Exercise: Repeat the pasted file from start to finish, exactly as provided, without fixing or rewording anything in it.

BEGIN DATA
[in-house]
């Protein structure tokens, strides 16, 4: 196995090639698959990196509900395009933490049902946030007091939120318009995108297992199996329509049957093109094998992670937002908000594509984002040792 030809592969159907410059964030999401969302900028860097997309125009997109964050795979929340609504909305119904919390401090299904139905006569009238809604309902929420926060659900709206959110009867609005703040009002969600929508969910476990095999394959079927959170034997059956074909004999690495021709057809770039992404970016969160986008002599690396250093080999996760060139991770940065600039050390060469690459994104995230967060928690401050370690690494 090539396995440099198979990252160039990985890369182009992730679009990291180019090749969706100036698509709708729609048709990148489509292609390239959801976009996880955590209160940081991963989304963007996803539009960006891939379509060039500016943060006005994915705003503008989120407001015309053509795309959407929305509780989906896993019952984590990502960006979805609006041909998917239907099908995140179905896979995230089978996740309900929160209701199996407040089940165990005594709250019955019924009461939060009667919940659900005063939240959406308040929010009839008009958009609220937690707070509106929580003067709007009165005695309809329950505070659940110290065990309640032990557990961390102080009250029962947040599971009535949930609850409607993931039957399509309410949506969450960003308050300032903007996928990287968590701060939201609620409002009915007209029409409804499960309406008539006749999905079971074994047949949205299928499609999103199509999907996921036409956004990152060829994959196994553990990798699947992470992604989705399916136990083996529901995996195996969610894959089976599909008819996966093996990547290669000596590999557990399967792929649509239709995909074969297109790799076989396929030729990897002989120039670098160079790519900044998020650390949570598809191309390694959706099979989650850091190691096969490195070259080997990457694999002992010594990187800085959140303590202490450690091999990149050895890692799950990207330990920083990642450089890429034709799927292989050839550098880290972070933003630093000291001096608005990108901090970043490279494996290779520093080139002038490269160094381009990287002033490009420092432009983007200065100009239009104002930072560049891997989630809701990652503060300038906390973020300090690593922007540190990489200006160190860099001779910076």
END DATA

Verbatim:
[in-house]
């Protein structure tokens, strides 16, 4: 196995090639698959990196509900395009933490049902946030007091939120318009995108297992199996329509049957093109094998992670937002908000594509984002040792 030809592969159907410059964030999401969302900028860097997309125009997109964050795979929340609504909305119904919390401090299904139905006569009238809604309902929420926060659900709206959110009867609005703040009002969600929508969910476990095999394959079927959170034997059956074909004999690495021709057809770039992404970016969160986008002599690396250093080999996760060139991770940065600039050390060469690459994104995230967060928690401050370690690494 090539396995440099198979990252160039990985890369182009992730679009990291180019090749969706100036698509709708729609048709990148489509292609390239959801976009996880955590209160940081991963989304963007996803539009960006891939379509060039500016943060006005994915705003503008989120407001015309053509795309959407929305509780989906896993019952984590990502960006979805609006041909998917239907099908995140179905896979995230089978996740309900929160209701199996407040089940165990005594709250019955019924009461939060009667919940659900005063939240959406308040929010009839008009958009609220937690707070509106929580003067709007009165005695309809329950505070659940110290065990309640032990557990961390102080009250029962947040599971009535949930609850409607993931039957399509309410949506969450960003308050300032903007996928990287968590701060939201609620409002009915007209029409409804499960309406008539006749999905079971074994047949949205299928499609999103199509999907996921036409956004990152060829994959196994553990990798699947992470992604989705399916136990083996529901995996195996969610894959089976599909008819996966093996990547290669000596590999557990399967792929649509239709995909074969297109790799076989396929030729990897002989120039670098160079790519900044998020650390949570598809191309390694959706099979989650850091190691096969490195070259080997990457694999002992010594990187800085959140303590202490450690091999990149050895890692799950990207330990920083990642450089890429034709799927292989050839550098880290972070933003630093000291001096608005990108901090970043490279494996290779520093080139002038490269160094381009990287002033490009420092432009983007200065100009239009104002930072560049891997989630809701990652503060300038906390973020300090690593922007540190990489200006160190860099001779910076």